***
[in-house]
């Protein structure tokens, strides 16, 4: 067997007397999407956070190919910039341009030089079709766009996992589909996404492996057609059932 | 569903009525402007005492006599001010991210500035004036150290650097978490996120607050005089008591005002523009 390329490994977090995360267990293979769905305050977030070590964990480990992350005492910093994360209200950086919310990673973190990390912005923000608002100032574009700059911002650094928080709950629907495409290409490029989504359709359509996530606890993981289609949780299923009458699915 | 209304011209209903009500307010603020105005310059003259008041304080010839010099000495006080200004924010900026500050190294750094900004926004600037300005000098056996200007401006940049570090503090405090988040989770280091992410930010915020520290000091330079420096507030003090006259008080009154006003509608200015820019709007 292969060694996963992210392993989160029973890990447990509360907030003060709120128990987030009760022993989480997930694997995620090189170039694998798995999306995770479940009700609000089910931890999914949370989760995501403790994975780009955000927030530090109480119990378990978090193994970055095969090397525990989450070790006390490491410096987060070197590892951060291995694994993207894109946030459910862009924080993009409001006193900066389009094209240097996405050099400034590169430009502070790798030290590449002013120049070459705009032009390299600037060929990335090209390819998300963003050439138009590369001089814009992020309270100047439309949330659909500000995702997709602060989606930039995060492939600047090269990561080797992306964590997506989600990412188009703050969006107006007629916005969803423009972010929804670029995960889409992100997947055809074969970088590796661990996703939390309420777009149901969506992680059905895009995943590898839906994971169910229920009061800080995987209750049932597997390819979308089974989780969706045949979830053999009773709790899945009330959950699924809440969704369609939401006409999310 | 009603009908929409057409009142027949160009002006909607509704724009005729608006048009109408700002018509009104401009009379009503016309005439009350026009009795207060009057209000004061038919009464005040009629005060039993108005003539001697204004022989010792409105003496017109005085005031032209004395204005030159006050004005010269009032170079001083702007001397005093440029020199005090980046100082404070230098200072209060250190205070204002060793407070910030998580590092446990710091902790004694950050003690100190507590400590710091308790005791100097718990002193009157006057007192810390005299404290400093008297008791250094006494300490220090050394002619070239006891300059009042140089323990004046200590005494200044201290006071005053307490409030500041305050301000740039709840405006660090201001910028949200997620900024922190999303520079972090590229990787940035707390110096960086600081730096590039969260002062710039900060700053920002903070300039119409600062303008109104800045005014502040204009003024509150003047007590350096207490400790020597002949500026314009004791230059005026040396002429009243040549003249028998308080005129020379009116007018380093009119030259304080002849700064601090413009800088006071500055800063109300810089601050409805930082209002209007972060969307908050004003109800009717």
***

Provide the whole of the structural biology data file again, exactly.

[in-house]
């Protein structure tokens, strides 16, 4: 067997007397999407956070190919910039341009030089079709766009996992589909996404492996057609059932 | 569903009525402007005492006599001010991210500035004036150290650097978490996120607050005089008591005002523009 390329490994977090995360267990293979769905305050977030070590964990480990992350005492910093994360209200950086919310990673973190990390912005923000608002100032574009700059911002650094928080709950629907495409290409490029989504359709359509996530606890993981289609949780299923009458699915 | 209304011209209903009500307010603020105005310059003259008041304080010839010099000495006080200004924010900026500050190294750094900004926004600037300005000098056996200007401006940049570090503090405090988040989770280091992410930010915020520290000091330079420096507030003090006259008080009154006003509608200015820019709007 292969060694996963992210392993989160029973890990447990509360907030003060709120128990987030009760022993989480997930694997995620090189170039694998798995999306995770479940009700609000089910931890999914949370989760995501403790994975780009955000927030530090109480119990378990978090193994970055095969090397525990989450070790006390490491410096987060070197590892951060291995694994993207894109946030459910862009924080993009409001006193900066389009094209240097996405050099400034590169430009502070790798030290590449002013120049070459705009032009390299600037060929990335090209390819998300963003050439138009590369001089814009992020309270100047439309949330659909500000995702997709602060989606930039995060492939600047090269990561080797992306964590997506989600990412188009703050969006107006007629916005969803423009972010929804670029995960889409992100997947055809074969970088590796661990996703939390309420777009149901969506992680059905895009995943590898839906994971169910229920009061800080995987209750049932597997390819979308089974989780969706045949979830053999009773709790899945009330959950699924809440969704369609939401006409999310 | 009603009908929409057409009142027949160009002006909607509704724009005729608006048009109408700002018509009104401009009379009503016309005439009350026009009795207060009057209000004061038919009464005040009629005060039993108005003539001697204004022989010792409105003496017109005085005031032209004395204005030159006050004005010269009032170079001083702007001397005093440029020199005090980046100082404070230098200072209060250190205070204002060793407070910030998580590092446990710091902790004694950050003690100190507590400590710091308790005791100097718990002193009157006057007192810390005299404290400093008297008791250094006494300490220090050394002619070239006891300059009042140089323990004046200590005494200044201290006071005053307490409030500041305050301000740039709840405006660090201001910028949200997620900024922190999303520079972090590229990787940035707390110096960086600081730096590039969260002062710039900060700053920002903070300039119409600062303008109104800045005014502040204009003024509150003047007590350096207490400790020597002949500026314009004791230059005026040396002429009243040549003249028998308080005129020379009116007018380093009119030259304080002849700064601090413009800088006071500055800063109300810089601050409805930082209002209007972060969307908050004003109800009717």